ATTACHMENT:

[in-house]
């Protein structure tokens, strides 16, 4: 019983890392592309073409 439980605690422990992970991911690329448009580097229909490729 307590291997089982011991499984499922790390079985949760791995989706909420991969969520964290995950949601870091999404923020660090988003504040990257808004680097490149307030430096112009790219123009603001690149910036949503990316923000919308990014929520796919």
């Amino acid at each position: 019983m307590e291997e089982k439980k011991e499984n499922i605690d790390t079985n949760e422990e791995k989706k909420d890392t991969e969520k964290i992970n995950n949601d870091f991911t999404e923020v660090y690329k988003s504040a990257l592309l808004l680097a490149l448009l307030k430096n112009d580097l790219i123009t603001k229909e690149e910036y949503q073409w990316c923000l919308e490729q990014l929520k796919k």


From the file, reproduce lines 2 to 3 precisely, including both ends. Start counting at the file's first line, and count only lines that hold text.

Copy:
């Protein structure tokens, strides 16, 4: 019983890392592309073409 439980605690422990992970991911690329448009580097229909490729 307590291997089982011991499984499922790390079985949760791995989706909420991969969520964290995950949601870091999404923020660090988003504040990257808004680097490149307030430096112009790219123009603001690149910036949503990316923000919308990014929520796919």
């Amino acid at each position: 019983m307590e291997e089982k439980k011991e499984n499922i605690d790390t079985n949760e422990e791995k989706k909420d890392t991969e969520k964290i992970n995950n949601d870091f991911t999404e923020v660090y690329k988003s504040a990257l592309l808004l680097a490149l448009l307030k430096n112009d580097l790219i123009t603001k229909e690149e910036y949503q073409w990316c923000l919308e490729q990014l929520k796919k």